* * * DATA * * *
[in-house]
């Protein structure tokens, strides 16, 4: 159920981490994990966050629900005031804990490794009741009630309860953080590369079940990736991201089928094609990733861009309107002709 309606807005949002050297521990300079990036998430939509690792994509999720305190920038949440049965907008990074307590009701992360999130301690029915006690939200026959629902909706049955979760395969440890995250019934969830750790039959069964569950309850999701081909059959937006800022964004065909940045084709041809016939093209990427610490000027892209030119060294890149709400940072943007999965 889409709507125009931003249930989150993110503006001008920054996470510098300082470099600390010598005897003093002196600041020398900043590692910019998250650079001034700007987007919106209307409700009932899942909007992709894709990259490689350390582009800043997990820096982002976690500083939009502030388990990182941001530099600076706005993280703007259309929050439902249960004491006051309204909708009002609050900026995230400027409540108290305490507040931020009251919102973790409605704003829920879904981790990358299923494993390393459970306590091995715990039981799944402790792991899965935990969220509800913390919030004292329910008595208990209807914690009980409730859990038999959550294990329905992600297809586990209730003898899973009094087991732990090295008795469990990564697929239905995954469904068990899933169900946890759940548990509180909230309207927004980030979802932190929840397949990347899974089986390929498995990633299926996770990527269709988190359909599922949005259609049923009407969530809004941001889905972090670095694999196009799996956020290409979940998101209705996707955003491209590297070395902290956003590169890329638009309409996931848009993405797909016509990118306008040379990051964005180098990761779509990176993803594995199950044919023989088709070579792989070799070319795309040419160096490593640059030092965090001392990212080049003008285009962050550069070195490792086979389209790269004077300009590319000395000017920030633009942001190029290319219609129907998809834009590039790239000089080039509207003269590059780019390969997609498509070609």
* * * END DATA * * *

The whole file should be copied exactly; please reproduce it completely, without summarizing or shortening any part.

[in-house]
């Protein structure tokens, strides 16, 4: 159920981490994990966050629900005031804990490794009741009630309860953080590369079940990736991201089928094609990733861009309107002709 309606807005949002050297521990300079990036998430939509690792994509999720305190920038949440049965907008990074307590009701992360999130301690029915006690939200026959629902909706049955979760395969440890995250019934969830750790039959069964569950309850999701081909059959937006800022964004065909940045084709041809016939093209990427610490000027892209030119060294890149709400940072943007999965 889409709507125009931003249930989150993110503006001008920054996470510098300082470099600390010598005897003093002196600041020398900043590692910019998250650079001034700007987007919106209307409700009932899942909007992709894709990259490689350390582009800043997990820096982002976690500083939009502030388990990182941001530099600076706005993280703007259309929050439902249960004491006051309204909708009002609050900026995230400027409540108290305490507040931020009251919102973790409605704003829920879904981790990358299923494993390393459970306590091995715990039981799944402790792991899965935990969220509800913390919030004292329910008595208990209807914690009980409730859990038999959550294990329905992600297809586990209730003898899973009094087991732990090295008795469990990564697929239905995954469904068990899933169900946890759940548990509180909230309207927004980030979802932190929840397949990347899974089986390929498995990633299926996770990527269709988190359909599922949005259609049923009407969530809004941001889905972090670095694999196009799996956020290409979940998101209705996707955003491209590297070395902290956003590169890329638009309409996931848009993405797909016509990118306008040379990051964005180098990761779509990176993803594995199950044919023989088709070579792989070799070319795309040419160096490593640059030092965090001392990212080049003008285009962050550069070195490792086979389209790269004077300009590319000395000017920030633009942001190029290319219609129907998809834009590039790239000089080039509207003269590059780019390969997609498509070609």